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Canadian Public Health Association

New public health research debunks “grey tsunami”



An examination of chronic diseases among Ontarians has uncovered that the aging population is not the much-touted heavy burden on Canada’s health-care system. The results, published in the Canadian Journal of Public Health (CJPH), indicate the volume of multimorbidity — the presence of three or more chronic conditions — is derived from adults as young as 35 years old. Multimorbidity has been associated with increased physician and specialist appointments, medication use, emergency department use and hospitalization.

“Too much rhetoric has been narrowly focused on Canada’s aging population,” says Louise Potvin, CJPH editor-in-chief. “It’s distracting from very real and critical issues that compound chronic illness, such as insufficient and unequal access to quality health care, and inadequate disease prevention and health promotion interventions for younger and middle-aged people.”

The cross-sectional population-based study included absolute numbers of multimorbidity by age, a finding not usually reported, but of great use to public health policy and primary care strategies. In 2013, more than 73 per cent of Ontarians over the age of 80 had multimorbidity compared to 50 per cent of those aged 65-79, and nearly 20 per cent of those between 45 and 64. However, in absolute numbers, the highest volume of multimorbidity is seen between the ages of 45 and 64, with approximately 754,663.

“In focusing primarily on advanced age, governments and policy-makers cannot fully appreciate the causes and solutions to multimorbidity in the middle years — and the potential impact on population health,” said Bridget Ryan, the study’s lead author, an assistant professor at Western University in the Departments of Family Medicine and Epidemiology and Biostatistics and an Institute for Clinical Evaluative Sciences (ICES) Fellow. “Our goal with this study is to demonstrate the need for more attention and resources directed to the prevention and management of chronic diseases earlier in life.”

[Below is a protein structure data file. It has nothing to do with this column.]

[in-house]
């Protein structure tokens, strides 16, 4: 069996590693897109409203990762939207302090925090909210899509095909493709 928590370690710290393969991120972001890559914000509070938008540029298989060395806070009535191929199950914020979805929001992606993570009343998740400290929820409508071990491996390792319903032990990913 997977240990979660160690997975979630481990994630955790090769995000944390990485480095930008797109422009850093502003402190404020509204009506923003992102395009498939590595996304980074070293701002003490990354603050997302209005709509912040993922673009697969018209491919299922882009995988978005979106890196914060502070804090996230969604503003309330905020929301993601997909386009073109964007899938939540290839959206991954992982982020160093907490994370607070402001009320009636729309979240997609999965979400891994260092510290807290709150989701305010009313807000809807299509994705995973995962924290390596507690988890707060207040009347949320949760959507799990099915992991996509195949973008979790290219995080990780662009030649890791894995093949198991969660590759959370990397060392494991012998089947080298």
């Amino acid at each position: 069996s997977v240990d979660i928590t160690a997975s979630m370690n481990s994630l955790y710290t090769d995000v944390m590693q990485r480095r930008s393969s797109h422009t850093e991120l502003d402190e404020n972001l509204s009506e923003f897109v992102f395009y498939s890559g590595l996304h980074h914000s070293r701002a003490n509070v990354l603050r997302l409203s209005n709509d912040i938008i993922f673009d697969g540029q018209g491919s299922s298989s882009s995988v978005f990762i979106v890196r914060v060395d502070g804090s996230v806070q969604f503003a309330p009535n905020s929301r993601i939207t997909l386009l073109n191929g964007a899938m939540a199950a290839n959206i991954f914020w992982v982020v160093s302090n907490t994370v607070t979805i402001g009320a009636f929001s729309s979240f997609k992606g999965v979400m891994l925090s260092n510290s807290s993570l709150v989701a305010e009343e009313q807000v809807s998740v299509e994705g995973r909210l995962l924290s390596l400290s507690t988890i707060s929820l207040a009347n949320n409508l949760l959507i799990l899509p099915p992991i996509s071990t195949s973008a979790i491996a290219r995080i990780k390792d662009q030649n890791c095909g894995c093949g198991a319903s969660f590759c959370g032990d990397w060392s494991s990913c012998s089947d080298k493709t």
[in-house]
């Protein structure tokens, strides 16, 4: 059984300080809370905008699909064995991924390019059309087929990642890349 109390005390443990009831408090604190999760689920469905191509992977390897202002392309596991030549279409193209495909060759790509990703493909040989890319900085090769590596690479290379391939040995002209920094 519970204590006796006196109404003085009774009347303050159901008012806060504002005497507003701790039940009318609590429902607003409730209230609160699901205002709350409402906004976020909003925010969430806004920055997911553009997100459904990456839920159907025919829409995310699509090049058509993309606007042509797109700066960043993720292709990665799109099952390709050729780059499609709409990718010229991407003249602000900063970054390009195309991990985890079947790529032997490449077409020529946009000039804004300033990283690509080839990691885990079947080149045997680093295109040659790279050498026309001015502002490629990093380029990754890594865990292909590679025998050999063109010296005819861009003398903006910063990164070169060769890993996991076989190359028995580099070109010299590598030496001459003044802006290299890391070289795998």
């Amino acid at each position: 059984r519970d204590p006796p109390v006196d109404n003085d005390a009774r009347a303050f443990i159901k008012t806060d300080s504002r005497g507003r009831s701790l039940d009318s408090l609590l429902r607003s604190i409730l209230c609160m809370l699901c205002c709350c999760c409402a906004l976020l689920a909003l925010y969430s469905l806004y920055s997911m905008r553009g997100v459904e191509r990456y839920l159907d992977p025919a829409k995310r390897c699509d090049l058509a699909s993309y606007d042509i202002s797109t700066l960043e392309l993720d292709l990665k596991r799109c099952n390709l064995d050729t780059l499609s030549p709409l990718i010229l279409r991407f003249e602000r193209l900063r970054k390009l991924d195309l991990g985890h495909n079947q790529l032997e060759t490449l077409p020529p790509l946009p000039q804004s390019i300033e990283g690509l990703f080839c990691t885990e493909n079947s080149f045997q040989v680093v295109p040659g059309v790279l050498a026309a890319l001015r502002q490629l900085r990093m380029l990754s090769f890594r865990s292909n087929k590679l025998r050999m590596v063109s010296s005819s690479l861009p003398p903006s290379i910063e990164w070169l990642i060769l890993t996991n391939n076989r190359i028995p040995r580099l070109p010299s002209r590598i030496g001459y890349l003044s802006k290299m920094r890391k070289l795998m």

Of the 17 chronic conditions accounted for in this research, the most prevalent were hypertension, mood disorders, arthritis, diabetes and chronic obstructive pulmonary disease. Increased attention on chronic conditions and multimorbidity can help inform prevention and management strategies, as well as provide insights into how external factors — such as income and geography — influence population health.

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The Canadian Journal of Public Health aims to advance public health research and practice in Canada and around the world, contributing to the improvement of the health of populations and the reduction of health inequalities. The independent journal publishes peer-reviewed original research and scholarly articles submitted in either English or French that are relevant to population and public health. CJPH is an official publication of the Canadian Public Health Association.

For more information contact:
Dolores Gutierrez, Communications & Marketing Officer
Canadian Public Health Association
Telephone: 613.725.3769, ext. 190

About the Canadian Public Health Association
Founded in 1910, the Canadian Public Health Association is the independent voice for public health in Canada with links to the international community. As the only Canadian non-governmental organization focused exclusively on public health, we are uniquely positioned to advise decision-makers about public health system reform and to guide initiatives to help safeguard the personal and community health of Canadians and people around the world. We are a national, independent, not-for-profit, voluntary association. Our members believe in universal and equitable access to the basic conditions that are necessary to achieve health for all.

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